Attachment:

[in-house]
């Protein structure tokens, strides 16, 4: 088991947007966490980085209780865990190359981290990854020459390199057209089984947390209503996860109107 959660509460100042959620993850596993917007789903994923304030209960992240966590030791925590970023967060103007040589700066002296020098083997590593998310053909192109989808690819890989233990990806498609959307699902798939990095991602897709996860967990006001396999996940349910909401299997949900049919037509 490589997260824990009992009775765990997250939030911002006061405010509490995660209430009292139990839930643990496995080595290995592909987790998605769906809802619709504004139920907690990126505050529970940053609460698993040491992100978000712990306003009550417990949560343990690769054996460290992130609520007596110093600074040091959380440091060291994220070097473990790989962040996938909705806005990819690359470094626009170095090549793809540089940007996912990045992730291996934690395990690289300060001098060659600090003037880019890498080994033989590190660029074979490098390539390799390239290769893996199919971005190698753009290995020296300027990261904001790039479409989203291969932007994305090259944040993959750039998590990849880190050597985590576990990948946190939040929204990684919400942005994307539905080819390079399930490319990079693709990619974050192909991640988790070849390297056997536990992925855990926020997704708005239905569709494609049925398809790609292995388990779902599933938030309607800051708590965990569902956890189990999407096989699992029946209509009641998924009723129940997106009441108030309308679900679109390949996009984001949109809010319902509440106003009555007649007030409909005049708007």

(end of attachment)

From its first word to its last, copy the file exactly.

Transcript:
[in-house]
């Protein structure tokens, strides 16, 4: 088991947007966490980085209780865990190359981290990854020459390199057209089984947390209503996860109107 959660509460100042959620993850596993917007789903994923304030209960992240966590030791925590970023967060103007040589700066002296020098083997590593998310053909192109989808690819890989233990990806498609959307699902798939990095991602897709996860967990006001396999996940349910909401299997949900049919037509 490589997260824990009992009775765990997250939030911002006061405010509490995660209430009292139990839930643990496995080595290995592909987790998605769906809802619709504004139920907690990126505050529970940053609460698993040491992100978000712990306003009550417990949560343990690769054996460290992130609520007596110093600074040091959380440091060291994220070097473990790989962040996938909705806005990819690359470094626009170095090549793809540089940007996912990045992730291996934690395990690289300060001098060659600090003037880019890498080994033989590190660029074979490098390539390799390239290769893996199919971005190698753009290995020296300027990261904001790039479409989203291969932007994305090259944040993959750039998590990849880190050597985590576990990948946190939040929204990684919400942005994307539905080819390079399930490319990079693709990619974050192909991640988790070849390297056997536990992925855990926020997704708005239905569709494609049925398809790609292995388990779902599933938030309607800051708590965990569902956890189990999407096989699992029946209509009641998924009723129940997106009441108030309308679900679109390949996009984001949109809010319902509440106003009555007649007030409909005049708007």